Bacterial Degradation of Chlorinated Biphenyls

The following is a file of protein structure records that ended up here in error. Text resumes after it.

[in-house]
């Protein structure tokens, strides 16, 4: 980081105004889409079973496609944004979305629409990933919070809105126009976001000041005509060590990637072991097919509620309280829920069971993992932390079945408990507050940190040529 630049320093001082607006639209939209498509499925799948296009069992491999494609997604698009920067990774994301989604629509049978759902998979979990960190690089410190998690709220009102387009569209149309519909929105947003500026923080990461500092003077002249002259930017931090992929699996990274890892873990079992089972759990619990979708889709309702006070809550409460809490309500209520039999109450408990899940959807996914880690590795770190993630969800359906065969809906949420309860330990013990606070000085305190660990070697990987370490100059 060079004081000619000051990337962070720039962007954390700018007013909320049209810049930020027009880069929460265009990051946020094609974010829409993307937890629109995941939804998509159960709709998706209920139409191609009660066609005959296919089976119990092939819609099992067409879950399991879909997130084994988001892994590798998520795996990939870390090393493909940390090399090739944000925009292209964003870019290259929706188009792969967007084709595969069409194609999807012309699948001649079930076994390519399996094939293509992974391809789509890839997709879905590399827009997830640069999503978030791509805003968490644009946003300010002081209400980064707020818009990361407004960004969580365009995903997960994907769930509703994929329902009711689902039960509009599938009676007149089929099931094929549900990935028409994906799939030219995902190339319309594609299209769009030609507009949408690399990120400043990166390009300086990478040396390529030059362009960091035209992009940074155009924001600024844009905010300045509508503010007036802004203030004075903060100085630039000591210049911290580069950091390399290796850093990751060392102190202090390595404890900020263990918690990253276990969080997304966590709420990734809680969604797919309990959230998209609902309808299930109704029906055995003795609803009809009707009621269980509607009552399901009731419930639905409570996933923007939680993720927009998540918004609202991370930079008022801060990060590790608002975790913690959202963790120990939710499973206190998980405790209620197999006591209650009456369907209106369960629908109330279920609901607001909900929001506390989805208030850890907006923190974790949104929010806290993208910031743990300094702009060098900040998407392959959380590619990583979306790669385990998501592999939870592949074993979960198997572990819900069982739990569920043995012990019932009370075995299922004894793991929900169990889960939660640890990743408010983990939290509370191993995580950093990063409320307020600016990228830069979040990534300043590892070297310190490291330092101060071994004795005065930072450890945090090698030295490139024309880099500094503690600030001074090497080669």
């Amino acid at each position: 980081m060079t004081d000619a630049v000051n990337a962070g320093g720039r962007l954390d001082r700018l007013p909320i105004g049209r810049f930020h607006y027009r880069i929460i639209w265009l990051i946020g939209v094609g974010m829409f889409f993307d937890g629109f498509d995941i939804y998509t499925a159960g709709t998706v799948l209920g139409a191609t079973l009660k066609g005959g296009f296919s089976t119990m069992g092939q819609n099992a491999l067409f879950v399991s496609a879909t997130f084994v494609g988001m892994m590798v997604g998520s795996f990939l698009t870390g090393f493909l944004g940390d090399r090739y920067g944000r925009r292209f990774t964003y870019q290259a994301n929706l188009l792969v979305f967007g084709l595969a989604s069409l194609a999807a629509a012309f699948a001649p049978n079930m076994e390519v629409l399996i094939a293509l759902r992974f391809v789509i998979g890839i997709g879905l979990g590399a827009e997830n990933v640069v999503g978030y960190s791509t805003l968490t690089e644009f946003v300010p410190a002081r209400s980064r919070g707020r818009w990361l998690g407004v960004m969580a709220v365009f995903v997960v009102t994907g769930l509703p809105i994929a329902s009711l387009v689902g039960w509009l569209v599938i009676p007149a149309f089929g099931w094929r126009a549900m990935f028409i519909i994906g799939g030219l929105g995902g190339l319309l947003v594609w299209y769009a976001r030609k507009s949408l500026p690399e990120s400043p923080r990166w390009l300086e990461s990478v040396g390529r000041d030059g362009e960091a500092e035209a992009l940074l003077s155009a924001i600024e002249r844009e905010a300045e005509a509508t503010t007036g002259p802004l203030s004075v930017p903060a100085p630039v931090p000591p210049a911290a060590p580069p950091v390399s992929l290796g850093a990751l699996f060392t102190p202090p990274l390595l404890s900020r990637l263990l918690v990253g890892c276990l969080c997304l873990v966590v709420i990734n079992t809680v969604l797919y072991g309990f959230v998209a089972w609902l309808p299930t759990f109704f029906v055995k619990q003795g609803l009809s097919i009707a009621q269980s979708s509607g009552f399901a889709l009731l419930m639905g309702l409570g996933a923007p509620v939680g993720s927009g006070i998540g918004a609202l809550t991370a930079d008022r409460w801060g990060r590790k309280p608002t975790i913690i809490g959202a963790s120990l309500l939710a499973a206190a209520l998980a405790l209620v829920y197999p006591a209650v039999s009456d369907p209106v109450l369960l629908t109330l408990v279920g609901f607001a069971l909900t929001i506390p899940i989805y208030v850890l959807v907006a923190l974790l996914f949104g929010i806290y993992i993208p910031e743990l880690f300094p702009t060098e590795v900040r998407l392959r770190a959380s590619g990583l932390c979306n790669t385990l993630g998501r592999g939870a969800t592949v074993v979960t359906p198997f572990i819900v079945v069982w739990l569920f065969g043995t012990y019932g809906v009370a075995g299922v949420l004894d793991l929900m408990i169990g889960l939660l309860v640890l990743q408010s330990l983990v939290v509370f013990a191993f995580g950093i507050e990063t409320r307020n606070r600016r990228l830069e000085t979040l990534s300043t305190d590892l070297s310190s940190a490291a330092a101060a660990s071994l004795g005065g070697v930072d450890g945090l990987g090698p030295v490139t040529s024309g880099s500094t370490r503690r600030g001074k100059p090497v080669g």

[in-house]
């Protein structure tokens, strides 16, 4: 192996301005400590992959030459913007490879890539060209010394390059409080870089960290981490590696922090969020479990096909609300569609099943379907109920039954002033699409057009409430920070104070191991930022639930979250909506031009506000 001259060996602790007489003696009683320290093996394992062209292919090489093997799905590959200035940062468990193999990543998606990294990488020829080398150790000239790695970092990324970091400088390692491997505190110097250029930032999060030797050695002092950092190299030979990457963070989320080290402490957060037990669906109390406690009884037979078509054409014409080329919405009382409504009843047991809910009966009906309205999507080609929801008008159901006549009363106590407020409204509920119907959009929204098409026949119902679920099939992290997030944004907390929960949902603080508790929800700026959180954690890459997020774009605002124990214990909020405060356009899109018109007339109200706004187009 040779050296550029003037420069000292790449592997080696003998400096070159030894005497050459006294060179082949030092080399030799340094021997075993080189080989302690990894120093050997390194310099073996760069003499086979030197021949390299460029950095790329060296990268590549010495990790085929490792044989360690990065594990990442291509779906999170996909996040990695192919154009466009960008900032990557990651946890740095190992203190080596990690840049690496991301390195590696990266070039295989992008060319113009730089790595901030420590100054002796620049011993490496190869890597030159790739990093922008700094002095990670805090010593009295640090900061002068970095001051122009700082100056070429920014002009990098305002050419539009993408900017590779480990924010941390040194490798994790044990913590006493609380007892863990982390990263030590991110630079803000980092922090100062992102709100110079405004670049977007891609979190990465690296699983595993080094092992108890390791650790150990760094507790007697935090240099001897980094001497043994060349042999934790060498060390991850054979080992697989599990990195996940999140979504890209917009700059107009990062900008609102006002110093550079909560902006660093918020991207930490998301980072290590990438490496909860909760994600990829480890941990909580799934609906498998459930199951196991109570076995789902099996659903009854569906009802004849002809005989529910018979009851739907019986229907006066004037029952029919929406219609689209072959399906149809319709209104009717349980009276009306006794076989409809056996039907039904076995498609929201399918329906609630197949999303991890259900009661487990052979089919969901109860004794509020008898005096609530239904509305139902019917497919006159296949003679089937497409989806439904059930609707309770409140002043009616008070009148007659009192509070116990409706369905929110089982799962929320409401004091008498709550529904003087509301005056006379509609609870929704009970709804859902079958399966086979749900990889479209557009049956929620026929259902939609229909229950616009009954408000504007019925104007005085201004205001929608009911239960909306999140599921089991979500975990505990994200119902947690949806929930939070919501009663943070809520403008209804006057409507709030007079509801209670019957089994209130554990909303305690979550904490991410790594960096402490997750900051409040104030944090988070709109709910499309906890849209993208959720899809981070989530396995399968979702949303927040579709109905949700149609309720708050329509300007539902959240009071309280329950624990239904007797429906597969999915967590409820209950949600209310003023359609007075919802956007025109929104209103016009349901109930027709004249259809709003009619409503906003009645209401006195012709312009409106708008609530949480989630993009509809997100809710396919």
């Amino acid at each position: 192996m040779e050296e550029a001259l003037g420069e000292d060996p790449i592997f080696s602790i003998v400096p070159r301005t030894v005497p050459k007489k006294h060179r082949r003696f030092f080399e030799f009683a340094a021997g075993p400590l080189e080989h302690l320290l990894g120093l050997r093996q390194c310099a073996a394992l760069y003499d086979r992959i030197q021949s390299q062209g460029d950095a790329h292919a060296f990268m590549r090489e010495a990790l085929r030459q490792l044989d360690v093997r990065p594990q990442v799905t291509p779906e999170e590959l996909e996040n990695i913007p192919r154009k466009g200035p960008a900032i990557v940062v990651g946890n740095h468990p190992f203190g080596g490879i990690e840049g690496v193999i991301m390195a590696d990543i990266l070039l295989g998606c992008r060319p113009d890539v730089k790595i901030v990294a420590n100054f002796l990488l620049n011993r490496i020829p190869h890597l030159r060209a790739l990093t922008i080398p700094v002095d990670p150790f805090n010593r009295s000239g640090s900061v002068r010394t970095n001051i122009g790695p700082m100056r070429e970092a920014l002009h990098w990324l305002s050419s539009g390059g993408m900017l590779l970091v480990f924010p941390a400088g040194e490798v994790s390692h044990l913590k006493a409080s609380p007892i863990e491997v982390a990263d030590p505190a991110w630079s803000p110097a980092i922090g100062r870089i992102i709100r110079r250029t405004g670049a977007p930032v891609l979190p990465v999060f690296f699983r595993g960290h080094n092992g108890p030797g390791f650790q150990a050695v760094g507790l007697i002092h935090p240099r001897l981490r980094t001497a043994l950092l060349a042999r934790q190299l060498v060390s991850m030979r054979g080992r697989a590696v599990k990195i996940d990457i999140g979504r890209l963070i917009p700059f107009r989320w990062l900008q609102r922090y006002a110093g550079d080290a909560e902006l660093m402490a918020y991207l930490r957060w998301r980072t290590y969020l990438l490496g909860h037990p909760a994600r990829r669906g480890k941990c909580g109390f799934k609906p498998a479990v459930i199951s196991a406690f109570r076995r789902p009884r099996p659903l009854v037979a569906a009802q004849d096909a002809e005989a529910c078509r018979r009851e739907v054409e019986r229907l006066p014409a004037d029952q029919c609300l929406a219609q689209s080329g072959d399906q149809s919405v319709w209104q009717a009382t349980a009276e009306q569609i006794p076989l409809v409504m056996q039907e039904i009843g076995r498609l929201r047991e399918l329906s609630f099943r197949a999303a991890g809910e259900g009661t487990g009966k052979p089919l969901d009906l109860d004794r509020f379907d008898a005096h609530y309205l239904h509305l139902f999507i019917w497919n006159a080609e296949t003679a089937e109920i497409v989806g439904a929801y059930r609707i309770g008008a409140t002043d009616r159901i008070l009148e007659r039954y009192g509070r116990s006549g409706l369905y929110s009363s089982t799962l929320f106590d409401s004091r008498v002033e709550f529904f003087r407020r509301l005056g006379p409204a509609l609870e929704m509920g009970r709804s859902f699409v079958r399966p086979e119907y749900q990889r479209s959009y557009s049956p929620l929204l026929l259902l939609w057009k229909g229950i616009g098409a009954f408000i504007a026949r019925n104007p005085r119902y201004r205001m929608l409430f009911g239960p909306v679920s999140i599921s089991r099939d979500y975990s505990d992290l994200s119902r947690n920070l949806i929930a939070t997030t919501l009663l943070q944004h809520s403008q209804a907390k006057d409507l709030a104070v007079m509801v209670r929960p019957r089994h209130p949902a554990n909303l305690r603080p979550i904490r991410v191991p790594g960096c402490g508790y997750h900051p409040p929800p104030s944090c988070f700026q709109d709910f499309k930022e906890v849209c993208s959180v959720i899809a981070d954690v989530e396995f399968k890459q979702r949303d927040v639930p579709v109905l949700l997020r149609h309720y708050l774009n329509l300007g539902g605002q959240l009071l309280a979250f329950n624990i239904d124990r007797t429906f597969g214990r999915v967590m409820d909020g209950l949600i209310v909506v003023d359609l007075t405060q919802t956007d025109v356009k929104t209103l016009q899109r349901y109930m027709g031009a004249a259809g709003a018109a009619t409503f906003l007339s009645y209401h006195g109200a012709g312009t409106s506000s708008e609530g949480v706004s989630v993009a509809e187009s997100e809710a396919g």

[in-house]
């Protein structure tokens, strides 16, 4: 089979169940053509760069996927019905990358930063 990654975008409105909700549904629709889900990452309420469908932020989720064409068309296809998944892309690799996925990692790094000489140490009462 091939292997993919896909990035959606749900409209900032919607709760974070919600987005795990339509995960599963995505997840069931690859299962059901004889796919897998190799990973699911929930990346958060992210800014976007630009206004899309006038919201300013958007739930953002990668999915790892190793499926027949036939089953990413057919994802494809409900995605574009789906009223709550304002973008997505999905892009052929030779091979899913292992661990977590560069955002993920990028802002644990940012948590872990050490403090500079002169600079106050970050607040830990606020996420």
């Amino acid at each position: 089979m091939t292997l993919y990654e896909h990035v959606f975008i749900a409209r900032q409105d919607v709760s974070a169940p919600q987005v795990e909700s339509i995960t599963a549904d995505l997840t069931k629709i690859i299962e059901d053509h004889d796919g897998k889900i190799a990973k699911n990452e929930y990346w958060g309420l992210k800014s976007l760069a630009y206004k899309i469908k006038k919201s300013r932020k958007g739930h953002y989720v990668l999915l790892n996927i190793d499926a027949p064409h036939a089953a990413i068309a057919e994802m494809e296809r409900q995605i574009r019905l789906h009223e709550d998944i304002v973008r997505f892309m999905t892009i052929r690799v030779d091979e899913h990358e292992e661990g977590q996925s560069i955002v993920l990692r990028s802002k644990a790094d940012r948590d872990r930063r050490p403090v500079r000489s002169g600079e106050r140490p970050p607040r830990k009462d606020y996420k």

Chlorinated biphenyls are widely used in industry and agriculture. These compounds are known to cause teratogenic effects and are widely distributed in the environment. Bacterial strains degrading chlorinated biphenyls were isolated by enrichment and direct screening procedures from activated sewage and polychlorinated biphenyl- (PCB) contaminated soils. The PCB-degrading bacteria were tentatively identified as Pseudomonas, Aeromonas, Achromobacter, Alcaligenes, Enterobacter, Bacillus, and gram-positive pleomorphic rods. These PCB-degrading bacterial strains were resistant to several antibiotics including newer β-lactam antibiotics (imipenem, moxalactam, cephoxitin, cefizoxine, and aztreonam). The electrophoretic pattern of plasmid DNAs from these strains showed presence of plasmids (molecular weight ranging 2 to >40 Mdal). Thin layer Chromatographic analysis of the water-soluble metabolites of 4-chlorobiphenyl by resting cell suspension of Pseudomonas putida (strain 83) and gram-positive bacteria (strain OBS23) showed different metabolites of Rf value: 0.71, 0.78, 0.83, 0.14, 0.18, 0.37, 0.53, 0.60, and 0.69, respectively. The gas Chromatographic analysis and ultraviolet absorption spectrum of water-soluble metabolites of 2,3- and 4-chlorinated biphenyls showed accumulation of benzoic acid and 2,3- and 4-chlorobenzoic acid, respectively. Our results demonstrate that PCB can be degraded by pure culture of bacteria and further suggest a preliminary evidence of reductive dehalogenation of chlorobiphenyls with P. putida strain 83.